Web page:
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Top 8 Reasons Why Singaporeans Land In Hospitals

More Singaporeans get hospitalised for cataract surgery than for childbirth.

This article was written by Jackie Tan and first appeared on fundMyLife, the platform that connects financial planning questions to the right advisers.

Have you ever wondered why Singaporeans land in hospitals? We can look to data for that. However, medical data in many countries can be sparse at best, opaque at worst. Fortunately for us Singaporeans, data is plenty and often available readily. We at fundMyLife love data, and what better to explore this passion by going through the hospital bill data provided by the Ministry of Health.

According to this data on the MOH website, there are a total of 155 conditions and procedures in the list, capturing hospital bills between 2016 and 2017. While immensely useful, it can be somewhat overwhelming, chock full of data. In this article, we distill the list and examine the top 8 reasons why Singaporeans land in hospitals.

# 1 Surgical Removal Of Haemorrhoids (Haemorrhoidectomy) – 10,180 cases

We start this list with the end. Of our bodies, that is. Haemorrhoids, also known as piles, are swollen veins in the rectum and/or anus. Haemorrhoids are a literal pain in the ass, causing plenty of discomfort when you sit or when you’re pooing. In the worst case scenario, the swell results in a visible clot that requires surgery for removal. Most cases are mild, and can be treated without surgery. To prevent this, make sure you eat plenty of fibre so that you have soft stools and don’t need to strain during bowel movements.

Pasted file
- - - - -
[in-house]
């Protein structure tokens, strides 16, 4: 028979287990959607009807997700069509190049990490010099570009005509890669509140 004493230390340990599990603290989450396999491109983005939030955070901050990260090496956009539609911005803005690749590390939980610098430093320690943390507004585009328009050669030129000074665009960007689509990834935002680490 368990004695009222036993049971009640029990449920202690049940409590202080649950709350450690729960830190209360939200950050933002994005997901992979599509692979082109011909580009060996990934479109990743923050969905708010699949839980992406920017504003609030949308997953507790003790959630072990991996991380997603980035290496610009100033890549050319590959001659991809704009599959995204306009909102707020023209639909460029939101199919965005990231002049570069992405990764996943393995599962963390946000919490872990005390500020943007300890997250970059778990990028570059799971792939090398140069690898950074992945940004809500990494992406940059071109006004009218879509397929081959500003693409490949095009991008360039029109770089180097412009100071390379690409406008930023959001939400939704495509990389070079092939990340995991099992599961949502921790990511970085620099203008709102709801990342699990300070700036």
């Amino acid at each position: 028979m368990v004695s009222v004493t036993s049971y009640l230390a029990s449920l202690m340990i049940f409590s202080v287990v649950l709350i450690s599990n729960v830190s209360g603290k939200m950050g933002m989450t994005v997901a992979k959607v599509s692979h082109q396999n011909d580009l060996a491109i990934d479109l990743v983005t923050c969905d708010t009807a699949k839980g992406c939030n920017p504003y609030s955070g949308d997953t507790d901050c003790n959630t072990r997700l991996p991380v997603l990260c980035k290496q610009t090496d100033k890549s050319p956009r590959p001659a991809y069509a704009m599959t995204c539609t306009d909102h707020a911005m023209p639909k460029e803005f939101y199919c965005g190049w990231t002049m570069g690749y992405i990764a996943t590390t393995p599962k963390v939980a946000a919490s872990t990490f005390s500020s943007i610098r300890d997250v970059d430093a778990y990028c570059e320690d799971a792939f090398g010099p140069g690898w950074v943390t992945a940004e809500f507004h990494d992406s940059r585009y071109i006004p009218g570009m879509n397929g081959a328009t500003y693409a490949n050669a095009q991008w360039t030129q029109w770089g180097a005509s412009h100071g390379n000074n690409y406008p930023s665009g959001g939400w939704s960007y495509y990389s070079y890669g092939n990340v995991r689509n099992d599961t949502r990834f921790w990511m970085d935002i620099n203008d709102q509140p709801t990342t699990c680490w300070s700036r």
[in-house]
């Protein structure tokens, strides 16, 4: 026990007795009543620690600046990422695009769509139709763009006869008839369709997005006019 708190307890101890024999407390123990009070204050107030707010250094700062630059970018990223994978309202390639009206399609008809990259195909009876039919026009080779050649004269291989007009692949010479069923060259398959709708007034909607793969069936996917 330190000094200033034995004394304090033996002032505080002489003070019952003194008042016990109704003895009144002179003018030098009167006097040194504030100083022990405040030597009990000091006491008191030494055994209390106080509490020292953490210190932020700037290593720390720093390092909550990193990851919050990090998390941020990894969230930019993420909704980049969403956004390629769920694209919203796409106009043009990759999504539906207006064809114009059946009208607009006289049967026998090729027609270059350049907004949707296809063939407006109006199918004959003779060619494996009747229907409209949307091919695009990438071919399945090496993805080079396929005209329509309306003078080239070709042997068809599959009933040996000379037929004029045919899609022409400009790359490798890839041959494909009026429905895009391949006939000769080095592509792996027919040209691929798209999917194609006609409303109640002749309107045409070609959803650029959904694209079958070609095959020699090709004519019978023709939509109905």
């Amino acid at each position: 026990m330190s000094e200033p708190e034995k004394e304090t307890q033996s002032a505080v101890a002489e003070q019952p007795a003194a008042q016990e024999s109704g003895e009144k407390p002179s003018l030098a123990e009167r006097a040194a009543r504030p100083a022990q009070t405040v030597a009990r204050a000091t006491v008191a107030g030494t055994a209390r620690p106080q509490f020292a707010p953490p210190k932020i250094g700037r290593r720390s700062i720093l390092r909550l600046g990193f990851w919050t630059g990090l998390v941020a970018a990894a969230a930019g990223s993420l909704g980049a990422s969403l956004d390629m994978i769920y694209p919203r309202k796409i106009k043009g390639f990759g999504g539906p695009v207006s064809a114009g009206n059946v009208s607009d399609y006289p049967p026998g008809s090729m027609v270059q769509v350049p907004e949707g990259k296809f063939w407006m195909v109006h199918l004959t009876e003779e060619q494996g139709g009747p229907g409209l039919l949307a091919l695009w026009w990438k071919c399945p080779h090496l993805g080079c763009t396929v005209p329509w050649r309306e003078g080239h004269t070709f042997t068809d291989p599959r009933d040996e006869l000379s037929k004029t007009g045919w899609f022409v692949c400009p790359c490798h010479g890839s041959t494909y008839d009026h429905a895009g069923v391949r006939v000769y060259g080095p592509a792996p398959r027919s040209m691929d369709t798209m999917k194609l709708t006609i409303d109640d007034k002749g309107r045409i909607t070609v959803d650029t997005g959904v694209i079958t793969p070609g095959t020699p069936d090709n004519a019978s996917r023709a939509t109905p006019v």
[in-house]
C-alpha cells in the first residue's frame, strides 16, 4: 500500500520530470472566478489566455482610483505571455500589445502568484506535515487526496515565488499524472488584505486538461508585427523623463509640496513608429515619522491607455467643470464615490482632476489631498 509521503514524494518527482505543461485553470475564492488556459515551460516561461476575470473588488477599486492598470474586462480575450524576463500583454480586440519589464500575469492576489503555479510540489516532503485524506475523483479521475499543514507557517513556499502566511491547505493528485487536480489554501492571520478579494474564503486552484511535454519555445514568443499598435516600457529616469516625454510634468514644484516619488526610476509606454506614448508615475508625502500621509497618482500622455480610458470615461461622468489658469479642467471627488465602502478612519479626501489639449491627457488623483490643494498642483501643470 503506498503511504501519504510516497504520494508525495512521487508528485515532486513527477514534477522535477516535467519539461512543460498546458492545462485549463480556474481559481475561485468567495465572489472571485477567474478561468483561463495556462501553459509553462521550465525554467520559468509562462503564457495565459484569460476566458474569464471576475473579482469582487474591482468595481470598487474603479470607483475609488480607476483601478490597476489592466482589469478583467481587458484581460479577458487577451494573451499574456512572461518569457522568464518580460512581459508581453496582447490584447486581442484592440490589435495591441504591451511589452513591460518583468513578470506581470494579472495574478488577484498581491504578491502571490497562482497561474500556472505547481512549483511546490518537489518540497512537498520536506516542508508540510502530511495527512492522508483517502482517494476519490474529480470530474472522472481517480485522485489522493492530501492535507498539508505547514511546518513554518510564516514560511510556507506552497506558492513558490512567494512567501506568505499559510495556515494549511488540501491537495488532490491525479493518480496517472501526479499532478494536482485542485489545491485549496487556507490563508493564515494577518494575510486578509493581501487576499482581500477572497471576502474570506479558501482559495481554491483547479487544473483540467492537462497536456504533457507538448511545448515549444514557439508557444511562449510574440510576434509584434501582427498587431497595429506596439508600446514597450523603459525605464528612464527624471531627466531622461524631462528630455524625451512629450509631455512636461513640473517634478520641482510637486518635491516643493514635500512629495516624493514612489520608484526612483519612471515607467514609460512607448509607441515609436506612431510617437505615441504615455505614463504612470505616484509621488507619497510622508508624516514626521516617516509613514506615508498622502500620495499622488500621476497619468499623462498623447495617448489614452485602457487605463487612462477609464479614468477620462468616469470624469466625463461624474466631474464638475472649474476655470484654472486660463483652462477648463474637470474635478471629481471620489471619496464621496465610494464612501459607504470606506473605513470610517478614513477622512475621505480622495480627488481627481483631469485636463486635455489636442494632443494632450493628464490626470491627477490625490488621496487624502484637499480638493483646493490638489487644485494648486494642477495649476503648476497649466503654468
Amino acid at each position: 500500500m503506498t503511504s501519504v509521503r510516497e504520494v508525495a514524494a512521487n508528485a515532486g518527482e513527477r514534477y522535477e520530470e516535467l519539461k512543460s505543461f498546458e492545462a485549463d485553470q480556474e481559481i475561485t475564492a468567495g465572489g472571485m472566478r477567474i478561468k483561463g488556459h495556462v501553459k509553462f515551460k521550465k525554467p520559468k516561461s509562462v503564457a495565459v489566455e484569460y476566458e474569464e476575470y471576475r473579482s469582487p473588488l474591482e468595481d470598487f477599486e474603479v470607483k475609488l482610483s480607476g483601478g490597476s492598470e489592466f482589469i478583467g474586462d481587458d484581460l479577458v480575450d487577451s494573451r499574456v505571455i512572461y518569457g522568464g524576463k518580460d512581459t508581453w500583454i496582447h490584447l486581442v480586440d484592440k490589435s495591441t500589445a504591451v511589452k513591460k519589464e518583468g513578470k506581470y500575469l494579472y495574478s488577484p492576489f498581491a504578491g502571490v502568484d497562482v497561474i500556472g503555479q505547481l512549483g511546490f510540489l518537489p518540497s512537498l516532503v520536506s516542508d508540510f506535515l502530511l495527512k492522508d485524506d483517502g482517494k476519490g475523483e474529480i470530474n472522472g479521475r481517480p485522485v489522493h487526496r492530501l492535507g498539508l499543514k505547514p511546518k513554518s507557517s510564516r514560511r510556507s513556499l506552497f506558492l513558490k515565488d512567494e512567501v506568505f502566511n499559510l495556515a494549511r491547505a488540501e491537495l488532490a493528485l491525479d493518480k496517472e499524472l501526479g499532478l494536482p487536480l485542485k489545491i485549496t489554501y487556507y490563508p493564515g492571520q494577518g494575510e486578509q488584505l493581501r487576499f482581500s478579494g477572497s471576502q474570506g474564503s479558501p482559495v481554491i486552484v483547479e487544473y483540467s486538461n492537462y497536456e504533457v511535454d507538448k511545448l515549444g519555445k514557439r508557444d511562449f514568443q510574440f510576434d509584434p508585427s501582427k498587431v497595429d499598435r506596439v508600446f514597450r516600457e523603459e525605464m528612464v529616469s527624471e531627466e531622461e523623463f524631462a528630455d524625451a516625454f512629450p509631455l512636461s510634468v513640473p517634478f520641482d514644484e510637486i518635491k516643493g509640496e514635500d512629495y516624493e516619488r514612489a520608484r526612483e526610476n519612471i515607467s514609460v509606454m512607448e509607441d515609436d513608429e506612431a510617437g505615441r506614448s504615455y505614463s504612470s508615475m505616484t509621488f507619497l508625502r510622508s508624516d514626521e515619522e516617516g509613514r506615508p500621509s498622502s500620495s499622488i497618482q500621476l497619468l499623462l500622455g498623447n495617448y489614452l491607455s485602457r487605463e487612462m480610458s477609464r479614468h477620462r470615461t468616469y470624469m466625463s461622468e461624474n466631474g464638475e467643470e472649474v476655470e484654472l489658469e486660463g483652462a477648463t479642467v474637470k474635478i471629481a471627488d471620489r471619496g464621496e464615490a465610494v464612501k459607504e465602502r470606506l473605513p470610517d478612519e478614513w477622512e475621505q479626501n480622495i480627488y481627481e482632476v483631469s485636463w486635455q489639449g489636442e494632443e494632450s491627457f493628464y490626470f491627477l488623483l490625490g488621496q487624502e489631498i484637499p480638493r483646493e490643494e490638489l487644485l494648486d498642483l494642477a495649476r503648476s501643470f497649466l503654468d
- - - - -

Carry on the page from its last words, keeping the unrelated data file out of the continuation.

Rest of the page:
# 2 Admission of Mothers For Childbirth – 40,157 cases

In the list, we found two different reasons for hospitalisation under the category of Childbirth. There’s antenatal care (6,548), where a mother is admitted into the hospital due to problems during pregnancy. For example, abnormal bleeding or tests and monitoring that requires an overnight stay. The second reason is the childbirth itself, where mothers either do it naturally (22,628) and Caesarean (10,981). We note that twice the number of mothers choose natural childbirth rather than Caesarean (ouch).